Illegal aliens can get healthcare benefits under House bill: Congressional Research Service (HR 3200)
The Congressional Research Service - part of the Library of Congress - now confirms that illegal aliens will be able to access healthcare benefits under the House healthcare reform bill (HR 3200). This contradicts claims made by Barack Obama, several members of Congress, Chuck Todd, FactCheck, and several other sources and shows yet again the basic untrustworthiness of those sources.
Excerpts from CRS's report are below, but the most important thing is to use this against those sources:
1. Contact those who've misled about this issue and ask them to print a correction. If they won't, use that fact to help discredit them. I'm leaving that as an exercise; try FactCheck first.
2. Go to townhalls and call out members of Congress who've misled about this issue. A question you can ask - in the cases where it applies - has been added to the update here. What I need you to do is to contact local groups that are going to public meetings and urge them to ask that question rather than the bad questions that such groups have been asking.
“H.R. 3200 does not contain any restrictions on noncitizens – whether legally or illegally present, or in the United States temporarily or permanently – participating in the Exchange.” H.R. 3200 establishes a Health Insurance Exchange which would provide individuals and small businesses with access to health care plans, including the “public option” to be managed by the government.
CRS also confirms FAIR’s assessment that the House bill does not include a mechanism to prevent illegal aliens from receiving “affordability credits” that would subsidize the purchase of private health insurance. CRS specifically noted the absence “of a provision in the bill specifying the verification procedure.” Because the language is ambiguous, all CRS could reasonably conclude is that any eligibility determination would be the responsibility of the Health Choices Commissioner.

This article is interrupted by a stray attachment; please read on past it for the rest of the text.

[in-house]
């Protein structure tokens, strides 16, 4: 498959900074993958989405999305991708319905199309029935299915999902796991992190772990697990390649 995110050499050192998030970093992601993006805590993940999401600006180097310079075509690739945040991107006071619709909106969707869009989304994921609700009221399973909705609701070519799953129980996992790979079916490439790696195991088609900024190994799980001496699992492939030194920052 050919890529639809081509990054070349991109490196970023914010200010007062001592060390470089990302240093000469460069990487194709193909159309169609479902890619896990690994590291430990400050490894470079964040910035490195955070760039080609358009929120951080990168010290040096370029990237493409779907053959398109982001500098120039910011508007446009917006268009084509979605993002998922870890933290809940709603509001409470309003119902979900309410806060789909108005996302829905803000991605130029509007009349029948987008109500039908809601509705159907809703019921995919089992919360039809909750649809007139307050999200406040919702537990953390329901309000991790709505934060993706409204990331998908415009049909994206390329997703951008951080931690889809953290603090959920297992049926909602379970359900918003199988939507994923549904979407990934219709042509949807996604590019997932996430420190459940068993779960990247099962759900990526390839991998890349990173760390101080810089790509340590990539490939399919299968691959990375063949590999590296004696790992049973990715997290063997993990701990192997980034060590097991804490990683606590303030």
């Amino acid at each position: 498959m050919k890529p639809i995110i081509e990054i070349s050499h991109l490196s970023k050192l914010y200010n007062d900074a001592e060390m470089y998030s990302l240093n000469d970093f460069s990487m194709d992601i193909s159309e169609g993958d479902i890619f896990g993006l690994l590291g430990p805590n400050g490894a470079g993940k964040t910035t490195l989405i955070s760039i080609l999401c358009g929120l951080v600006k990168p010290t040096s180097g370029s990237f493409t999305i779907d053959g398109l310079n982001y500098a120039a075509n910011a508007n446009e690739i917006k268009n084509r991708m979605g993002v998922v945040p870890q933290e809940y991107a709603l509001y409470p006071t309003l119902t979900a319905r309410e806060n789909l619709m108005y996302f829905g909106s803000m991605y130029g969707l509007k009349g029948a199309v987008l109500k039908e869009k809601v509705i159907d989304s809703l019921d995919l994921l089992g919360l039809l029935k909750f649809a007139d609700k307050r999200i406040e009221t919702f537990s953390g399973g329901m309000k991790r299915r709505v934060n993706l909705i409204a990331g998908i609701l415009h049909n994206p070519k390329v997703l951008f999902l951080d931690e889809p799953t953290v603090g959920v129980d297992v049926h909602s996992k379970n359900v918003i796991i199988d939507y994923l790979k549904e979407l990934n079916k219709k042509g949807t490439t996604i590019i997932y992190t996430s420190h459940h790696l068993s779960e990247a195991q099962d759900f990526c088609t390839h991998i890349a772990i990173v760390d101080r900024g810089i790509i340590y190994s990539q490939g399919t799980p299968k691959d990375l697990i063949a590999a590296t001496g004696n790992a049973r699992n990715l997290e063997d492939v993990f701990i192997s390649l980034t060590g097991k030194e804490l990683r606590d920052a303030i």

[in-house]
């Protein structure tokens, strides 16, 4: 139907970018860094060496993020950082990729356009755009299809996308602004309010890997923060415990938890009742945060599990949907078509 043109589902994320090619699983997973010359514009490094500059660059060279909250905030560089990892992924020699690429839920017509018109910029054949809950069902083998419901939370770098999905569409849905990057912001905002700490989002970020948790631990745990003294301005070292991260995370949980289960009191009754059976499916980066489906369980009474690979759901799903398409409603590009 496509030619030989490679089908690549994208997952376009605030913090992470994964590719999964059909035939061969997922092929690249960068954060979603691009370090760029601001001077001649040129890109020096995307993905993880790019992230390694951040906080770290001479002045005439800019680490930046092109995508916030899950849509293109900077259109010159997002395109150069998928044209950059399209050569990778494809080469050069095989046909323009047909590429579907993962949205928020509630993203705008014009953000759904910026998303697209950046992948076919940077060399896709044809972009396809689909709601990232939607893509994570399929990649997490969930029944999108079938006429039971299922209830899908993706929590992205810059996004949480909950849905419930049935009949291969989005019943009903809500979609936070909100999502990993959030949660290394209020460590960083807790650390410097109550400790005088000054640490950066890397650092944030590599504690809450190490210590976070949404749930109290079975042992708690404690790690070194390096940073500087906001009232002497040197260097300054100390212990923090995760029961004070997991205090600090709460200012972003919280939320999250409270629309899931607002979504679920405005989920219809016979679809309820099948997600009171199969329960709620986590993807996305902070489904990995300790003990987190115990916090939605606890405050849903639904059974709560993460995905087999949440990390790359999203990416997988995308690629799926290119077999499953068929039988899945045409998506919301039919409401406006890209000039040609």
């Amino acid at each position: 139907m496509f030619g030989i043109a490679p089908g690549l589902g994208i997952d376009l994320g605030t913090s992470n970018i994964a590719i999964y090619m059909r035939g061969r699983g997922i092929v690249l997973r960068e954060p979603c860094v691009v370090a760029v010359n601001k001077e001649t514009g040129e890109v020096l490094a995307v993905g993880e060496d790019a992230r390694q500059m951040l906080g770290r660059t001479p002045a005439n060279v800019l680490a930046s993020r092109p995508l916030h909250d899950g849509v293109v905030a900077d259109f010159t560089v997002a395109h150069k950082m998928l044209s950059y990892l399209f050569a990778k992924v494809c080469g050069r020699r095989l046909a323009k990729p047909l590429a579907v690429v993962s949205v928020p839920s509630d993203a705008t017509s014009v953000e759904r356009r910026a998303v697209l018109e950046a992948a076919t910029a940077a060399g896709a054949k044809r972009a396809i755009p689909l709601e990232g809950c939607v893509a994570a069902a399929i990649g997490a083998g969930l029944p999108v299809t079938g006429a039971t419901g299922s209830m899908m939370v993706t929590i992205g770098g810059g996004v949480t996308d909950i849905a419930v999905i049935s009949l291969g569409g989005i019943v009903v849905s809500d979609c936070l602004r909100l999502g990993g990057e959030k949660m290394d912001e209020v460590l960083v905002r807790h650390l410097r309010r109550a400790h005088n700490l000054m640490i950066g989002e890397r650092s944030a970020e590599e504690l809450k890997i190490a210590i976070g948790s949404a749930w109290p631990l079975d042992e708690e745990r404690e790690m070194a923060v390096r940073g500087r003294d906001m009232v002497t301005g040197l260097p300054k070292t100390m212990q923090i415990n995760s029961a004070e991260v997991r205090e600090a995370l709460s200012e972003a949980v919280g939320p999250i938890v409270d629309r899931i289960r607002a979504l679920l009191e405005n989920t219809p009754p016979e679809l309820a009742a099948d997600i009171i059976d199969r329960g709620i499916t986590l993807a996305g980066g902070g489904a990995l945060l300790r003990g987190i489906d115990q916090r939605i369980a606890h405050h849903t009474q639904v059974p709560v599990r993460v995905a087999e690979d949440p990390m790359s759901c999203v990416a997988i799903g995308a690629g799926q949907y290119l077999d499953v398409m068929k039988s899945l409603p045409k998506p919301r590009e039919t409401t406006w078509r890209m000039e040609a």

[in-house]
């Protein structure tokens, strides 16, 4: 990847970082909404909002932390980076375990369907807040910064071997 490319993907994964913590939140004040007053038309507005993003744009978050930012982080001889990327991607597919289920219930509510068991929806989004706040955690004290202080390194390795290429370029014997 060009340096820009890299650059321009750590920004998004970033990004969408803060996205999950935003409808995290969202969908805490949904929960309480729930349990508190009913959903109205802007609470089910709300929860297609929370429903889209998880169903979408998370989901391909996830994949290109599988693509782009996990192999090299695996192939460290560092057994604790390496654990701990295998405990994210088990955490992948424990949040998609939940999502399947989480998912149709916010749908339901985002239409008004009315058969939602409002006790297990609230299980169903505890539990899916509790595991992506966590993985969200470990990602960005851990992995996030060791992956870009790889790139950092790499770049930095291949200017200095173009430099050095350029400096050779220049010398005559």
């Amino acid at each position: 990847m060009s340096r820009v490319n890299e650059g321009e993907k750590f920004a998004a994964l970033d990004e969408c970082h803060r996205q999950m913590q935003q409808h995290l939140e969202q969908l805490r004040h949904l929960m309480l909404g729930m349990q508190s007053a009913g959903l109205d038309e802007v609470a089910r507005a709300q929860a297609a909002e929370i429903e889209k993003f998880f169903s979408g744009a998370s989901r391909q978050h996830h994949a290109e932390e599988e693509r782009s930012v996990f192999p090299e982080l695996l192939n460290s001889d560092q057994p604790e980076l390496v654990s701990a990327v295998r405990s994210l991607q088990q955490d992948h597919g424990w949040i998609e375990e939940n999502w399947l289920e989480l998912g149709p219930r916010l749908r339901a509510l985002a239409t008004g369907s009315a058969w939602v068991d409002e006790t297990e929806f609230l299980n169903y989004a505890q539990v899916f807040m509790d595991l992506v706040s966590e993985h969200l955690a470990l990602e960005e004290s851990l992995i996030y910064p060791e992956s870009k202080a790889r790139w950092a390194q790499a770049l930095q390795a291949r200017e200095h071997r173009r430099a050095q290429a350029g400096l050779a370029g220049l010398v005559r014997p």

And, from the first and second links, the CRS report says:
"There could be instances where some family members would meet the definition of an eligible individual for purposes of the credit, while other family members would not. For example, in a family consisting of a U.S. citizen married to an unauthorized alien and a U.S. citizen child, the U.S. citizen spouse and child could meet the criteria for being a credit-eligible individual, while the unauthorized alien spouse would not meet the criteria. H.R. 3200 does not expressly address how such a situation would be treated. Therefore, it appears that the Health Choices Commissioner would be responsible for determining how the credits would be administered in the case of mixed-status families."
Needless to say, Obama's Health Choices Commissioner probably wouldn't seek to deny healthcare to anyone in such a situation.
While the report found that federal subsidies to obtain health coverage would be restricted to U.S. citizens and legal residents, it also noted that the bill does not specify a citizenship verification system, something that critics say creates a loophole for undocumented immigrants to receive subsidies anyway.
The bill specifically bars illegal immigrants from receiving payments, but opponents of the reform say that without verification, the system is open to abuse.
Rep. Dean Heller, R-Nevada, last month proposed an amendment in the House Ways and Means Committee to add a verification process. Democrats on that committee, including Rep. Xavier Becerra of California, voted it down because the rules it called for would be "unworkable," the Democrat said.
"I think the report substantiates the exact opposite of what these critics say," Becerra told CNN.
Because they don't qualify for federal money, undocumented immigrants who want health insurance would pay full freight for coverage, he said.
The issue is that there are - almost assuredly intentional - flaws in the process used to check. For a related example of lax checking, see this.